vincristine n : periwinkle plant derivative used as an antineoplastic drug (trade name Oncovin); used to treat cancer of the lymphatic system [syn: Oncovin]
Vincristine (brand name, Oncovin), also known as leurocristine, is a vinca alkaloid from the Madagascar periwinkle (Catharanthus roseus, formerly Vinca rosea and hence its name). It is a mitotic inhibitor, and is used in cancer chemotherapy.
Mode of actionTubulin is a structural protein which polymerises to form microtubules. The cell cytoskeleton and mitotic spindle, amongst other things, are made of microtubules. Vincristine binds to tubulin dimers, inhibiting assembly of microtubule structures. Disruption of the microtubules arrests mitosis in metaphase. The vinca alkaloids therefore affect all rapidly dividing cell types including cancer cells, but also intestinal epithelium and bone marrow.
UsesVincristine, injected intravenously only, is used in various types of chemotherapy regimens. Its main uses are in non-Hodgkin's lymphoma as part of the chemotherapy regimen CHOP, Hodgkin's lymphoma as part of MOPP or COPP, or the less popular Stanford V chemotherapy regimen, in acute lymphoblastic leukemia, and in treatment for nephroblastoma (Wilms tumor, a kidney tumor common in children). It is occasionally used as an immunosuppressant, e.g. in thrombotic thrombocytopenic purpura (TTP).
Side effectsThe main side-effects of vincristine are peripheral neuropathy, hyponatremia, constipation and hair loss.
Peripheral neuropathy can be severe, and hence a reason to avoid, reduce, or stop the use of vincristine. One of the first symptoms of peripheral neuropathy is foot drop: a person with a family history of foot drop and/or Charcot-Marie-Tooth disease (CMT) may benefit from genetic testing for CMT before taking vincristine.
Accidental injection of vinca alkaloids into the spinal canal (intrathecal administration) is highly dangerous, with a mortality rate approaching 100%. The medical literature documents cases of ascending paralysis due to massive encephalopathy and spinal nerve demyelination, accompanied by intractable pain, almost uniformly leading to death; a handful of survivors were left with devastating neurological damage with no hope of recovery. Rescue treatments consist of washout of the cerebrospinal fluid and administration of protective medications. A significant series of inadvertent intrathecal vincristine administration occurred in China in 2007 when batches of cytarabine and methotrexate (both often used intrathecally) manufactured by the company Shanghai Hualian were found to be contaminated with vincristine.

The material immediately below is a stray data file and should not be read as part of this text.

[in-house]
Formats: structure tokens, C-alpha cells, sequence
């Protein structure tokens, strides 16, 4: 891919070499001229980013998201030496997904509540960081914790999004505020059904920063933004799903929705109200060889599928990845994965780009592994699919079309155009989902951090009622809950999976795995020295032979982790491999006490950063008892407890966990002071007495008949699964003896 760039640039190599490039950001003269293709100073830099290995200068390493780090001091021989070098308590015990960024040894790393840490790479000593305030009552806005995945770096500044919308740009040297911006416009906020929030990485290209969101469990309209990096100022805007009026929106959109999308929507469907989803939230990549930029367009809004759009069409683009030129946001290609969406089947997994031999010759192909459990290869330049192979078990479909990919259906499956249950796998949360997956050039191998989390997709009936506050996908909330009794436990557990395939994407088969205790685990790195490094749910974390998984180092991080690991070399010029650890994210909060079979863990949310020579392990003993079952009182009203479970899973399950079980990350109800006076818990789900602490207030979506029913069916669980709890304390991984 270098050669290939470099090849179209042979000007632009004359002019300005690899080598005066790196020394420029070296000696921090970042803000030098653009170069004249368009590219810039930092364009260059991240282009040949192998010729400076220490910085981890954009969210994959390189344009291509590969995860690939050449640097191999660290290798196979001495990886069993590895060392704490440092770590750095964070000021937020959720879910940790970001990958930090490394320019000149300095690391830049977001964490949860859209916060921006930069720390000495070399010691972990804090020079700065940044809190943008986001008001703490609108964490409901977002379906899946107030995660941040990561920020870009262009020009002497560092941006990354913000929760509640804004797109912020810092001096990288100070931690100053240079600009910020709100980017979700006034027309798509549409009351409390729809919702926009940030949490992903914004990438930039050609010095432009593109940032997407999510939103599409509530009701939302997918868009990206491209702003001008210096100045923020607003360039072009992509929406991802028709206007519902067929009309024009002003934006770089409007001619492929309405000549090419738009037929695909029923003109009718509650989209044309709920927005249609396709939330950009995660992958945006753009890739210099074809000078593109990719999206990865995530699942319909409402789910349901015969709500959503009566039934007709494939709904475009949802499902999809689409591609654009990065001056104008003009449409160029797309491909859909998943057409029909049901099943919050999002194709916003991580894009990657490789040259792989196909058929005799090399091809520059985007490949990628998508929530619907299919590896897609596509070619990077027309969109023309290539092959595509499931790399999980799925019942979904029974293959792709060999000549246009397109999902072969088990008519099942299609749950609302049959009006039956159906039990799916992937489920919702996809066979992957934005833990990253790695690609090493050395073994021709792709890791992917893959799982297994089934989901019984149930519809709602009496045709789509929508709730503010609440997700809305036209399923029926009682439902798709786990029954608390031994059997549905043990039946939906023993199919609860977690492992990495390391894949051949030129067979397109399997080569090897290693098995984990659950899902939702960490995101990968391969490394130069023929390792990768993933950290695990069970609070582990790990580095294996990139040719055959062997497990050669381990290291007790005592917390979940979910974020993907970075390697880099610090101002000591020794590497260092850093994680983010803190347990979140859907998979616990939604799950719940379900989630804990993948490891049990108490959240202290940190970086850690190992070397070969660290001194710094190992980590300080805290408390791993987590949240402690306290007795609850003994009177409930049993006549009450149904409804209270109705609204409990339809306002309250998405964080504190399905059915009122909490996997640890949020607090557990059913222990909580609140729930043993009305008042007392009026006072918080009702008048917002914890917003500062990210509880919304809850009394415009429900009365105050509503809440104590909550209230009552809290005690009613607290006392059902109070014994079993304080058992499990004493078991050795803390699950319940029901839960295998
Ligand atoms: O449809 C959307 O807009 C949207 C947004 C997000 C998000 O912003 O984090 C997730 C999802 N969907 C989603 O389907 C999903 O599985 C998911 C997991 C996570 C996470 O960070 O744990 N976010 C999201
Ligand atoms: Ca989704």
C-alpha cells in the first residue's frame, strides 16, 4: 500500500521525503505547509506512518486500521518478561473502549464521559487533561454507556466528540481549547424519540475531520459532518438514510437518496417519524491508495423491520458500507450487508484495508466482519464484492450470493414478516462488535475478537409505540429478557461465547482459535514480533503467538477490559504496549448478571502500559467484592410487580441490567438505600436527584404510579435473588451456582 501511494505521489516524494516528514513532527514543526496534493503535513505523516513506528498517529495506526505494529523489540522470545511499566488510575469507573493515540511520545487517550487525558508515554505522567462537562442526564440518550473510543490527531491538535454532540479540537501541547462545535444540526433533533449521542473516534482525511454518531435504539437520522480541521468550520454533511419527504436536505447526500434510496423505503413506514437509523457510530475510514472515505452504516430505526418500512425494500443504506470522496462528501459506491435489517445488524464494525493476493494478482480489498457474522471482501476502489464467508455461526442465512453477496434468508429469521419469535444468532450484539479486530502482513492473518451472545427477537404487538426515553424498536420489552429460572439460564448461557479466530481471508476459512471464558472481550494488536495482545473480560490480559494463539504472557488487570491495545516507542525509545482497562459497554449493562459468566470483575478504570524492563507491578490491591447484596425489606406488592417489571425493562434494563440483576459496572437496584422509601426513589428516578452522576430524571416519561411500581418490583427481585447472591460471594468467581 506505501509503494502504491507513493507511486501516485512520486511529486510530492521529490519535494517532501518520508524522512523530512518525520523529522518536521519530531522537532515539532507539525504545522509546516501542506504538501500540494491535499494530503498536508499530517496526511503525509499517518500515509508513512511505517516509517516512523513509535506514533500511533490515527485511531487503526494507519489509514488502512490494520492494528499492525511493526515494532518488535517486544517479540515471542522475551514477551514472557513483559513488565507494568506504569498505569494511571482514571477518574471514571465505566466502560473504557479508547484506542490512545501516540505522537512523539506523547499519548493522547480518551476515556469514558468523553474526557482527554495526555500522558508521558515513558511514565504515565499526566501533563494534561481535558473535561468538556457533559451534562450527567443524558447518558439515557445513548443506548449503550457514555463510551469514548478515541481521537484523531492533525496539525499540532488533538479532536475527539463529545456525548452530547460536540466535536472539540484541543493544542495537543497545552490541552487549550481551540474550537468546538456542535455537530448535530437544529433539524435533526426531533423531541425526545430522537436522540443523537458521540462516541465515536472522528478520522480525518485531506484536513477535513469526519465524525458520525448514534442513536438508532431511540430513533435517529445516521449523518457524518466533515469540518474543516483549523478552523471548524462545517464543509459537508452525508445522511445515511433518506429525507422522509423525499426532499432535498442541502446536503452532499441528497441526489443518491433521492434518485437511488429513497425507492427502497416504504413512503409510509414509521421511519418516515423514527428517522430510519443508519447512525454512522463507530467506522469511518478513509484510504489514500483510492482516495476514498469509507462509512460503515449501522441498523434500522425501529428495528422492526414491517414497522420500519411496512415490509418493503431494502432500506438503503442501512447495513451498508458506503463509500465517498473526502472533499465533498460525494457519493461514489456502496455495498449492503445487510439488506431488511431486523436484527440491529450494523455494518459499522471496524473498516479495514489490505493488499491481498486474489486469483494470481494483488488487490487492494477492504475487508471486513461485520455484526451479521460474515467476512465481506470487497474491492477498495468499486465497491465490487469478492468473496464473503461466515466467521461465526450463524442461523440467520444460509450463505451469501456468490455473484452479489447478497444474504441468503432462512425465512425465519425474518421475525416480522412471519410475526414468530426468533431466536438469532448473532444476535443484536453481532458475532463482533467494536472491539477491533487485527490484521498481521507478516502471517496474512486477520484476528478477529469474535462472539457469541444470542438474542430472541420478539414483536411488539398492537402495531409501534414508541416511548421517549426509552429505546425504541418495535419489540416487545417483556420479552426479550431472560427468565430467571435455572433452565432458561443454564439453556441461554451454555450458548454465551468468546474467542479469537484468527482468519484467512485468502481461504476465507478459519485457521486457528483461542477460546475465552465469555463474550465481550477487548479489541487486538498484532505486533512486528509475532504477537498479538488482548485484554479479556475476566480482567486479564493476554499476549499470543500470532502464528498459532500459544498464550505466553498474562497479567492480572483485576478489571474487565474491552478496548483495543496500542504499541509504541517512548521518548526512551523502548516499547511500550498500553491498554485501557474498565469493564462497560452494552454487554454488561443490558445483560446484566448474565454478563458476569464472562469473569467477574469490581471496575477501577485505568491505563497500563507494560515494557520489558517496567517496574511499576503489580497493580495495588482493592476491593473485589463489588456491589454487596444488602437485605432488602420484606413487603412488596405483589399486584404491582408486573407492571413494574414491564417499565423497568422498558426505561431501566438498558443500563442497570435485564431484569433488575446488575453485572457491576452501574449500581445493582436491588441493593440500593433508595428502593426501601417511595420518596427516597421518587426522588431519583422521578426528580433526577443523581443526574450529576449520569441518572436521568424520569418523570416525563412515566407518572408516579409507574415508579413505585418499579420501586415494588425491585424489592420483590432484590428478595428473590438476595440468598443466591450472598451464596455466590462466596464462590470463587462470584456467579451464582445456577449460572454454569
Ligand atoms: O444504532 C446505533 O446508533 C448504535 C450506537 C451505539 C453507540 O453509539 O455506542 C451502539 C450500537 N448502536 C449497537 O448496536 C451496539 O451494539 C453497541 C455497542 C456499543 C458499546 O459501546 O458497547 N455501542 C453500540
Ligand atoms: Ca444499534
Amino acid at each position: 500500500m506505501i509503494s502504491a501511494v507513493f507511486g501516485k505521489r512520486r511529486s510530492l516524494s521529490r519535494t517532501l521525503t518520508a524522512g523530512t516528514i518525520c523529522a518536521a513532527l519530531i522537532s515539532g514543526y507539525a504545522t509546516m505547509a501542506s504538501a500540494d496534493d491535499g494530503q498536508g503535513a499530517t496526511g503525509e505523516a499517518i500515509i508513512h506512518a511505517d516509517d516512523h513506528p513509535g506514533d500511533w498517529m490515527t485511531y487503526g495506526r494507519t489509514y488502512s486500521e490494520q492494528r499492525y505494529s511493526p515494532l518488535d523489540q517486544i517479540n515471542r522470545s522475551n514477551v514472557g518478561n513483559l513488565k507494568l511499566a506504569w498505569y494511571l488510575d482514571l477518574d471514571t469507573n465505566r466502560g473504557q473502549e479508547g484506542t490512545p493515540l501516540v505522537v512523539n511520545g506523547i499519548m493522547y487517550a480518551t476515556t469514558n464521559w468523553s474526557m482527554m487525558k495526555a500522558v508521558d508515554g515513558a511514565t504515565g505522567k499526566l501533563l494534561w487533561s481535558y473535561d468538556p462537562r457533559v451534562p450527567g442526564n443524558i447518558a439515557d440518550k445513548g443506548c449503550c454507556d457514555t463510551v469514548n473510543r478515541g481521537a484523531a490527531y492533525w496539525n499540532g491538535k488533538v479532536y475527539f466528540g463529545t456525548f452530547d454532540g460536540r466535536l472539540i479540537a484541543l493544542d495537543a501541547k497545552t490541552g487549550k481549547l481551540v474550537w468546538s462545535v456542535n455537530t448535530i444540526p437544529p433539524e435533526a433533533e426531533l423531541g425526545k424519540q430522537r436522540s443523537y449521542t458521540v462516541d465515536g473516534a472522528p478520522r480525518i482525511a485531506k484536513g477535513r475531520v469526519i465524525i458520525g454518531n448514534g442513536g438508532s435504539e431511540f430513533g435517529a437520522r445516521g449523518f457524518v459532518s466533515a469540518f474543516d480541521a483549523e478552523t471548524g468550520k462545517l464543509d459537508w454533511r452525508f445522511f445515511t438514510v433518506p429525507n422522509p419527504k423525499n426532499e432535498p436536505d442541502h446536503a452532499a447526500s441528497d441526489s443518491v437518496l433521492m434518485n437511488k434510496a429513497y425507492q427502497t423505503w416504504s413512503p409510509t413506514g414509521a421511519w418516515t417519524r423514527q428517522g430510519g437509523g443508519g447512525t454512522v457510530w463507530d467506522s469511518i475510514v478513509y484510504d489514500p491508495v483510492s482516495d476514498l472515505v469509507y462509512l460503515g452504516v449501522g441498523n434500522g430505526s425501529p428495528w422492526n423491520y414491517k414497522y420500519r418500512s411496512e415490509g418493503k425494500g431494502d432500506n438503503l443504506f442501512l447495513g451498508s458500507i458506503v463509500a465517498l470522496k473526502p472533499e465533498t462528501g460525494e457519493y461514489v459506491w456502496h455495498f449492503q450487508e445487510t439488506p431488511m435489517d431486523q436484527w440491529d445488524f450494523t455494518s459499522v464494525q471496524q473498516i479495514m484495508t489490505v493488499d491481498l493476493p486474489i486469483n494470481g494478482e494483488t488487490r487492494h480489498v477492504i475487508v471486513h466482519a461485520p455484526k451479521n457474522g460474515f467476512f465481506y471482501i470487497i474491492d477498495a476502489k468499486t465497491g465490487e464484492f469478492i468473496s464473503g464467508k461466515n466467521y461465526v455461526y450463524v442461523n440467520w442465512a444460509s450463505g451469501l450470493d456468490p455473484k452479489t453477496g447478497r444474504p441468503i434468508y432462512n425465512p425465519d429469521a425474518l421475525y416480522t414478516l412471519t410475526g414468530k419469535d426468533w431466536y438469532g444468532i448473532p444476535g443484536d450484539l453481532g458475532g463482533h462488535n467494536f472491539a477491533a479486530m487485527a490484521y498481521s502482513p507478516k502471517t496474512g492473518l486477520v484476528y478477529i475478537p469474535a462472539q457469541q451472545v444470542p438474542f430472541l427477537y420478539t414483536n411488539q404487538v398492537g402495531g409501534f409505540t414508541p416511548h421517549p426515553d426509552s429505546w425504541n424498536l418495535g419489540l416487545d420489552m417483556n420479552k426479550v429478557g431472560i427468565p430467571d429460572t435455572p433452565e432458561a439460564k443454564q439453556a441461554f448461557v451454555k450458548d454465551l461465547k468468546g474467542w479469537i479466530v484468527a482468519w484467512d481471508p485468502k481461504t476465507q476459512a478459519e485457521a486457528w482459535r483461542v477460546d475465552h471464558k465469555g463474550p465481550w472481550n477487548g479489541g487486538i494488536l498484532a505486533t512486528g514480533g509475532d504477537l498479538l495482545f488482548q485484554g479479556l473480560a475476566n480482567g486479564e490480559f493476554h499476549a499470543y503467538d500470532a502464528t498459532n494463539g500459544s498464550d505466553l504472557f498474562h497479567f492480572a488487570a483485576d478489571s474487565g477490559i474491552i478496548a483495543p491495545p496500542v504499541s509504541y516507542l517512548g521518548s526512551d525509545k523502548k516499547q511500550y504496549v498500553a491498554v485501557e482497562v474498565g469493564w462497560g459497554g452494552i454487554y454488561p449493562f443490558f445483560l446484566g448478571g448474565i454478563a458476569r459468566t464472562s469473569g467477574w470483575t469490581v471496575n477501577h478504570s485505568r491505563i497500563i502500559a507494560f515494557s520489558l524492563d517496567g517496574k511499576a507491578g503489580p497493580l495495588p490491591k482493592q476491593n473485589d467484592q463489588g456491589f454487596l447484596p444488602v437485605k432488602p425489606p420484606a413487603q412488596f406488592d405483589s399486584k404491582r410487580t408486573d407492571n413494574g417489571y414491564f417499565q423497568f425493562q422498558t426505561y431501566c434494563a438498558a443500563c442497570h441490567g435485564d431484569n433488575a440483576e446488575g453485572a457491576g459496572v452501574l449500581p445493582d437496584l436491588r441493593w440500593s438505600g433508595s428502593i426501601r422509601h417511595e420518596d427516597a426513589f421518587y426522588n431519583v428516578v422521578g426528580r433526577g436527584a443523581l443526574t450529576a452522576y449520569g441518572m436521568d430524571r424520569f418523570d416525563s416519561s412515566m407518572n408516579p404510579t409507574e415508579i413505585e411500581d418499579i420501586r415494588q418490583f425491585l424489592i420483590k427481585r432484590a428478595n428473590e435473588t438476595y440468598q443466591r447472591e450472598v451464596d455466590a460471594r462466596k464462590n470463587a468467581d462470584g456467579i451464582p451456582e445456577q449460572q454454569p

HistoryHaving been used as a folk remedy for centuries, studies in the 1950s revealed that C. roseus contained 70 alkaloids, many of which are biologically active. While initial studies for its use in diabetes mellitus were disappointing, the discovery that it caused myelosuppression (decreased activity of the bone marrow) led to its study in mice with leukemia, whose lifespan was prolonged by the use of a vinca preparation. Treatment of the ground plant with Skelly-B defatting agent and an acid benzene extract led to a fraction termed "fraction A". This fraction was further treated with aluminium oxide, chromatography, trichloromethane, benz-dichloromethane and separation by pH to yield vincristine.
Vincristine was approved by the United States Food and Drug Administration (FDA) in July 1963 as Oncovin. The drug was initially marketed by Eli Lilly and Company.
SuppliersThree generic drug makers supply vincristine in the United States - APP, Mayne, and Sicor (Teva).
- Vincristine chemotherapy
- Vincristine and vinblastine
- Description and Natural History of the Periwinkle
- The Boger Route to (-)-Vindoline
vincristine in German: Vincristin
vincristine in Spanish: Vincristina
vincristine in French: Vincristine
vincristine in Italian: Vincristina
vincristine in Hungarian: Vinkrisztin
vincristine in Japanese: ビンクリスチン
vincristine in Polish: Winkrystyna
vincristine in Portuguese: Vincristina
vincristine in Swedish: Vinkristin